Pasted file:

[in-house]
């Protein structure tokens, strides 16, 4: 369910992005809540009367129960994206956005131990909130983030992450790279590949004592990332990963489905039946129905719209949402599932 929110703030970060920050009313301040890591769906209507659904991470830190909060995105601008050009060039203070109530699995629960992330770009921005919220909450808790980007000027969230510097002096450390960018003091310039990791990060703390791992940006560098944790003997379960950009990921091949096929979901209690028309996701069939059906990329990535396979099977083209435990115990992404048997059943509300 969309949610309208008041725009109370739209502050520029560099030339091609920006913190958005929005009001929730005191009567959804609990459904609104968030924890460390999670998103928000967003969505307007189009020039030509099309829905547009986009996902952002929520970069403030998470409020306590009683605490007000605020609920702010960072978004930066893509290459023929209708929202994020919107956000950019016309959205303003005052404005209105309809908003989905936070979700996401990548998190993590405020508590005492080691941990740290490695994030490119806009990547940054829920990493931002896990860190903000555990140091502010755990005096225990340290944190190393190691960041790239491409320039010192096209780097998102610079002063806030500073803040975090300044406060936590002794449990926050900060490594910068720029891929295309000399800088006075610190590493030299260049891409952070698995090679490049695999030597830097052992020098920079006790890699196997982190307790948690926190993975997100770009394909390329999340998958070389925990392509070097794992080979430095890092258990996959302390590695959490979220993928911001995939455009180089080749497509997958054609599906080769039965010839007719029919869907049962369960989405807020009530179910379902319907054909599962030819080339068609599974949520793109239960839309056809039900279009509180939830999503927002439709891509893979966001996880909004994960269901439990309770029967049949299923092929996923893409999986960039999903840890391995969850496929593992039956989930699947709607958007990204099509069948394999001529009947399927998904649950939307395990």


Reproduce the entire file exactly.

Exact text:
[in-house]
């Protein structure tokens, strides 16, 4: 369910992005809540009367129960994206956005131990909130983030992450790279590949004592990332990963489905039946129905719209949402599932 929110703030970060920050009313301040890591769906209507659904991470830190909060995105601008050009060039203070109530699995629960992330770009921005919220909450808790980007000027969230510097002096450390960018003091310039990791990060703390791992940006560098944790003997379960950009990921091949096929979901209690028309996701069939059906990329990535396979099977083209435990115990992404048997059943509300 969309949610309208008041725009109370739209502050520029560099030339091609920006913190958005929005009001929730005191009567959804609990459904609104968030924890460390999670998103928000967003969505307007189009020039030509099309829905547009986009996902952002929520970069403030998470409020306590009683605490007000605020609920702010960072978004930066893509290459023929209708929202994020919107956000950019016309959205303003005052404005209105309809908003989905936070979700996401990548998190993590405020508590005492080691941990740290490695994030490119806009990547940054829920990493931002896990860190903000555990140091502010755990005096225990340290944190190393190691960041790239491409320039010192096209780097998102610079002063806030500073803040975090300044406060936590002794449990926050900060490594910068720029891929295309000399800088006075610190590493030299260049891409952070698995090679490049695999030597830097052992020098920079006790890699196997982190307790948690926190993975997100770009394909390329999340998958070389925990392509070097794992080979430095890092258990996959302390590695959490979220993928911001995939455009180089080749497509997958054609599906080769039965010839007719029919869907049962369960989405807020009530179910379902319907054909599962030819080339068609599974949520793109239960839309056809039900279009509180939830999503927002439709891509893979966001996880909004994960269901439990309770029967049949299923092929996923893409999986960039999903840890391995969850496929593992039956989930699947709607958007990204099509069948394999001529009947399927998904649950939307395990």